Join us in listening to and thinking with Catherine Bovill, who was supposed to give the keynote at last year's Teaching and learning Conference at the University of Göttingen in November 2022.
We are happy to invite all ENLIGHT members to an online session in which Catherine Bovil on "The case for whole class co-creation in learning and teaching: towards inclusive, relational teaching" (Thursday, 1st of June 2023, 12:00-14.00 pm CET). This event will take place in Zoom. The link will be sent to you shortly before the event.
For those of you who are in Göttingen at the 1st of June, please feel invited to join us on campus (Waldweg 26, room 3.119) for this session and to connect and interact with colleagues in a lively discussion after Catherine Bovill's talk. Please indicate that you want to join us on campus in your registration email.Optional venue for participants from Göttingen: Waldweg 26, room 3.119
Learn more about the topic of Catherine Bovill's talk in this short abstract
Kuh (2009: 31) argues that in higher education, "most institutions can increase student engagement and success by more consistently using what the research shows are promising policies and effective educational activities and practices...but at too many institutions, only small numbers of students are involved". The growth in co-creation and partnership research and practice over the last five to ten years is encouraging, but has focused predominantly on project-based initiatives involving small groups of students (Bovill 2020a & 2020b; Mercer-Mapstone et al 2017; Mercer-Mapstone & Bovill 2019).
I highlight the differences between co-creation of the curriculum and co-creation in the curriculum through examining a range of examples, benefits and challenges. I particularly focus on co-creation in the curriculum (or whole class co-creation), which I argue has been somewhat overlooked within partnership and co-creation discourse. Whole class co-creation offers the possibility to overcome some of the inclusion challenges of other partnership approaches. Positive student-staff relationships and student-student relationships are also associated with a significant range of benefits (Bovill 2020b; Cuseo; Felten & Lambert 2020). Whole class co-creation in learning and teaching both relies on positive relationships, but also contributes to building positive relationships (Bovill, 2020a). The evidence base for relational whole class co-creation is compelling, and I will suggest that we require a shift in mind-sets to support policy and practice in this area.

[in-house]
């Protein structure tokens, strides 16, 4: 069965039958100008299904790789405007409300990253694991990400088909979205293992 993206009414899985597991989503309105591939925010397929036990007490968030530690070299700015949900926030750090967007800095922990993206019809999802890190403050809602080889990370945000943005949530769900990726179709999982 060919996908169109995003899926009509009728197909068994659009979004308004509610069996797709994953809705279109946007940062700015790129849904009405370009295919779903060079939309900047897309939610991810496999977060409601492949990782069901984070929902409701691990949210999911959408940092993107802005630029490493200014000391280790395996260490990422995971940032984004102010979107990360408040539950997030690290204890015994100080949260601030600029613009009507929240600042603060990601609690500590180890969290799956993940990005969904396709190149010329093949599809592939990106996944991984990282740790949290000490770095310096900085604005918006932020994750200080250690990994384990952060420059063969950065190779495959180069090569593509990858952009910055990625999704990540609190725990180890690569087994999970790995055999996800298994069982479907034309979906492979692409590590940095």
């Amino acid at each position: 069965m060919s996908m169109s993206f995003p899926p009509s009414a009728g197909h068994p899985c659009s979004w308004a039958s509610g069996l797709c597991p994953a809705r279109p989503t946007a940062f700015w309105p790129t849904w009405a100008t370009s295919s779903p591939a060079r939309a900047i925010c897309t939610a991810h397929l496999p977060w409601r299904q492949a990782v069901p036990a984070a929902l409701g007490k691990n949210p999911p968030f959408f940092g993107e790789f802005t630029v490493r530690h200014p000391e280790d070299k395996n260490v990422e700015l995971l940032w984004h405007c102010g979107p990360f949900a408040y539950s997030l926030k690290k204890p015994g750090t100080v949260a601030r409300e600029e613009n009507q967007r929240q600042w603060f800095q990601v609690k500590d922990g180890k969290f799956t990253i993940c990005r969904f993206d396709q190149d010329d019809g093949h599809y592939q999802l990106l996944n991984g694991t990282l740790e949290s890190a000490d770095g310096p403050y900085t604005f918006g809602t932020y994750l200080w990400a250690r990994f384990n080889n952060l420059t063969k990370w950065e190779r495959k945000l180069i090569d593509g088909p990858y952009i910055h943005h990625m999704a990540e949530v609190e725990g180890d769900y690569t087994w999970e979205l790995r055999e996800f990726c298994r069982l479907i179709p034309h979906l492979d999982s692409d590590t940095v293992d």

Catherine Bovill is Co-Director, Institute for Academic Development and Professor of Student Engagement in Higher Education at the University of Edinburgh. She is a National Teaching Fellow, a Visiting Professor at the University of Bergen, Norway, Principal Fellow of the Higher Education Academy and Fellow of the Staff and Educational Development Association. The Institute for Academic Development offers development programmes for teaching and research staff as well as academic study development support for students. Cathy leads a range of strategic work at the University of Edinburgh including: co-chairing the Curriculum Transformation Programme Student Engagement Strategy Group; leading the University’s Student Partnership Agreement and Student Partnership Agreement funding scheme. She is considered a world leader in co-created curriculum, student-staff partnership and student engagement having published over 50 articles and books and given over 80 keynote presentations and masterclasses on co-creation in 15 countries.